- Jack Fleming
What They Can Execute?
Stan Van Gundy couldn't have said it better, "It's not what you know, but what they can execute." In the Twittersphere, in this time, it couldn't be a better reminder.
With a lack of coaching for me in the last 5 months, and many others, I found myself thinking in intricate detail about small parts of the game. Where does the inside hand go to lock off our defender, versus the drop in the middle pick and roll? Where and when should we cut on baseline penetration versus space?
Here I am, trying to outsmart myself when I finally came to this.
It probably depends.
The Context Tells You the Answer
The beauty of basketball is no one scenario is the same, and no one player is the same.
Who am I? What are my strengths and what am I capable of?
Who is guarding me? What are they doing? What are the defenders around me doing?
What is the time and score situation? What are the opportunities available?
Newell's model below - explains this in another way. The complexity of the game of basketball revolves around the task, the environment and the organism (individual) which goes into how they perceive information then perform an action.
"Learning is not the process of repeating a solution, it's the process of repeatedly finding a solution." - Richard Shuttleworth
Building the Context before the Cues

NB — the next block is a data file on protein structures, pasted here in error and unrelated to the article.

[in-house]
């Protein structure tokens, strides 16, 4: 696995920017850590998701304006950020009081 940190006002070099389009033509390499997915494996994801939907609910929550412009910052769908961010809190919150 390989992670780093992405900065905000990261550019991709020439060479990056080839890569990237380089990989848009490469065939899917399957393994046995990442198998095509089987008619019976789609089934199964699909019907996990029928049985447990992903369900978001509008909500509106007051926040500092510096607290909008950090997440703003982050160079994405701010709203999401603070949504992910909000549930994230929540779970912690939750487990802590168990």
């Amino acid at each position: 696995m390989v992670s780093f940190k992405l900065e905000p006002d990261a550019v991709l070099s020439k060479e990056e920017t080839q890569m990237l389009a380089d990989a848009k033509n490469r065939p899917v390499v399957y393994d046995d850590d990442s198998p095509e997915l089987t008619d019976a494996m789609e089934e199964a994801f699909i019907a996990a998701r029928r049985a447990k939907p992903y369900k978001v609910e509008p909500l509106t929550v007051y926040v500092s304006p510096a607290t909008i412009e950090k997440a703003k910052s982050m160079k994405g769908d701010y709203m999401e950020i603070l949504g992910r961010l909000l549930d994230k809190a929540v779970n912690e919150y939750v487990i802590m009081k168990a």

What could be more important than pre-determined cues is the environment that you place them in. Newell's model reminds us the severe complexity in dynamic sports.
The most skilled athletes are very good at perceiving information in their environment, by moving and picking it up faster than others in order to execute.
Often, we don't need to create something better (a cue) than what the environment is not already providing.
Who's to say there is a correct decision?
Is my ego getting in the way, of the ability for the athlete to co-create a solution out of the environment I have planted them in?
What am I actually talking about?
Here's an example of Waterpolo, where they have manipulated the scoring system to practice hitting the corner of the goal. This is from a Richard Shuttleworth presentation on skill adaptation.
As an athlete, would it be more value to you to change the scoring system to something like this?
Or cue the athlete to try and 'fire the corners' and 'see the entire goal.'
Maybe we are spending too much time in the wrong places, about the abstract concepts and complex processes we use - instead of using also considering the environment we can create.
It's more interesting to think up 6 stage verbals processes for pick and roll offence, than consider something like a constraints matrix. Where we evaluate how we can manipulate constraints, with elements like representative design and variability to decide how difficult we want to make the task for the learner.
This is merely a question, not dogma. I'm not saying explicit cueing does not have it's place. But I think it's always interesting to challenge where we most spend our time and what is the goal?
Back to Stan, the goal most of the time is for the players to be able to execute and exploit opportunities - not for the coach to eloquently display how much they know.